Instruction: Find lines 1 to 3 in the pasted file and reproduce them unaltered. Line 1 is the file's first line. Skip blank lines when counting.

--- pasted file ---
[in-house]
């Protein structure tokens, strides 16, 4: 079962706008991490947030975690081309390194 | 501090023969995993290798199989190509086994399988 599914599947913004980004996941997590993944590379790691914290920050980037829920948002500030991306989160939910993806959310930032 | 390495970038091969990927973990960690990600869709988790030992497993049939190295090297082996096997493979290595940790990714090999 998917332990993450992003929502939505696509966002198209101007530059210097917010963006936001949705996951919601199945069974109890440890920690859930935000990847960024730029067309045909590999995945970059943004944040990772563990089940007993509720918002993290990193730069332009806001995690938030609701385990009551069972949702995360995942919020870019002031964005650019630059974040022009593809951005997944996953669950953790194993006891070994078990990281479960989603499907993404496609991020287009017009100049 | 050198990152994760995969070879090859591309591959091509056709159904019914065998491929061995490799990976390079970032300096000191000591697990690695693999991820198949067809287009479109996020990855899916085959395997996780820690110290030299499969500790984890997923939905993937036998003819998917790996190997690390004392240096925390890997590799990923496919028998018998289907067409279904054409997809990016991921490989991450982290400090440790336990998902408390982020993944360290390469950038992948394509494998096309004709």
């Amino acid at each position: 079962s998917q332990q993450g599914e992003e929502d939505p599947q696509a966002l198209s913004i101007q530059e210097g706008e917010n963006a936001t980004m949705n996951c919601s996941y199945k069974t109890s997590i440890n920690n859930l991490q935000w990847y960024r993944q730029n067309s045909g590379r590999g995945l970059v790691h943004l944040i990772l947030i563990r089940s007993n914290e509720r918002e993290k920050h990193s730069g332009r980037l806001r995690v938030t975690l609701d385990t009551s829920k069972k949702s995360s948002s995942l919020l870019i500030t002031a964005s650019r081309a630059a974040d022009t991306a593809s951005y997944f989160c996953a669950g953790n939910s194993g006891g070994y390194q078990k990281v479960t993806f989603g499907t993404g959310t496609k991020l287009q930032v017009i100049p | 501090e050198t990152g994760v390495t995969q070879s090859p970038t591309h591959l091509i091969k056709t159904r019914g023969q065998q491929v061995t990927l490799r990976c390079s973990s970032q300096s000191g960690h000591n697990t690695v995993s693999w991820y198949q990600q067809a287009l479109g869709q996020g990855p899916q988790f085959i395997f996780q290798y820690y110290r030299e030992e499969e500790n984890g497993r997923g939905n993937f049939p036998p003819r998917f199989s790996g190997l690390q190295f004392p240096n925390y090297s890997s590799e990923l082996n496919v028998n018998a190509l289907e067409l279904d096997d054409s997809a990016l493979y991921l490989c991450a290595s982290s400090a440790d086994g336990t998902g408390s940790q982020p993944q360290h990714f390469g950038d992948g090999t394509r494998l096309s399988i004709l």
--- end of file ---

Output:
[in-house]
């Protein structure tokens, strides 16, 4: 079962706008991490947030975690081309390194 | 501090023969995993290798199989190509086994399988 599914599947913004980004996941997590993944590379790691914290920050980037829920948002500030991306989160939910993806959310930032 | 390495970038091969990927973990960690990600869709988790030992497993049939190295090297082996096997493979290595940790990714090999 998917332990993450992003929502939505696509966002198209101007530059210097917010963006936001949705996951919601199945069974109890440890920690859930935000990847960024730029067309045909590999995945970059943004944040990772563990089940007993509720918002993290990193730069332009806001995690938030609701385990009551069972949702995360995942919020870019002031964005650019630059974040022009593809951005997944996953669950953790194993006891070994078990990281479960989603499907993404496609991020287009017009100049 | 050198990152994760995969070879090859591309591959091509056709159904019914065998491929061995490799990976390079970032300096000191000591697990690695693999991820198949067809287009479109996020990855899916085959395997996780820690110290030299499969500790984890997923939905993937036998003819998917790996190997690390004392240096925390890997590799990923496919028998018998289907067409279904054409997809990016991921490989991450982290400090440790336990998902408390982020993944360290390469950038992948394509494998096309004709």
């Amino acid at each position: 079962s998917q332990q993450g599914e992003e929502d939505p599947q696509a966002l198209s913004i101007q530059e210097g706008e917010n963006a936001t980004m949705n996951c919601s996941y199945k069974t109890s997590i440890n920690n859930l991490q935000w990847y960024r993944q730029n067309s045909g590379r590999g995945l970059v790691h943004l944040i990772l947030i563990r089940s007993n914290e509720r918002e993290k920050h990193s730069g332009r980037l806001r995690v938030t975690l609701d385990t009551s829920k069972k949702s995360s948002s995942l919020l870019i500030t002031a964005s650019r081309a630059a974040d022009t991306a593809s951005y997944f989160c996953a669950g953790n939910s194993g006891g070994y390194q078990k990281v479960t993806f989603g499907t993404g959310t496609k991020l287009q930032v017009i100049p | 501090e050198t990152g994760v390495t995969q070879s090859p970038t591309h591959l091509i091969k056709t159904r019914g023969q065998q491929v061995t990927l490799r990976c390079s973990s970032q300096s000191g960690h000591n697990t690695v995993s693999w991820y198949q990600q067809a287009l479109g869709q996020g990855p899916q988790f085959i395997f996780q290798y820690y110290r030299e030992e499969e500790n984890g497993r997923g939905n993937f049939p036998p003819r998917f199989s790996g190997l690390q190295f004392p240096n925390y090297s890997s590799e990923l082996n496919v028998n018998a190509l289907e067409l279904d096997d054409s997809a990016l493979y991921l490989c991450a290595s982290s400090a440790d086994g336990t998902g408390s940790q982020p993944q360290h990714f390469g950038d992948g090999t394509r494998l096309s399988i004709l």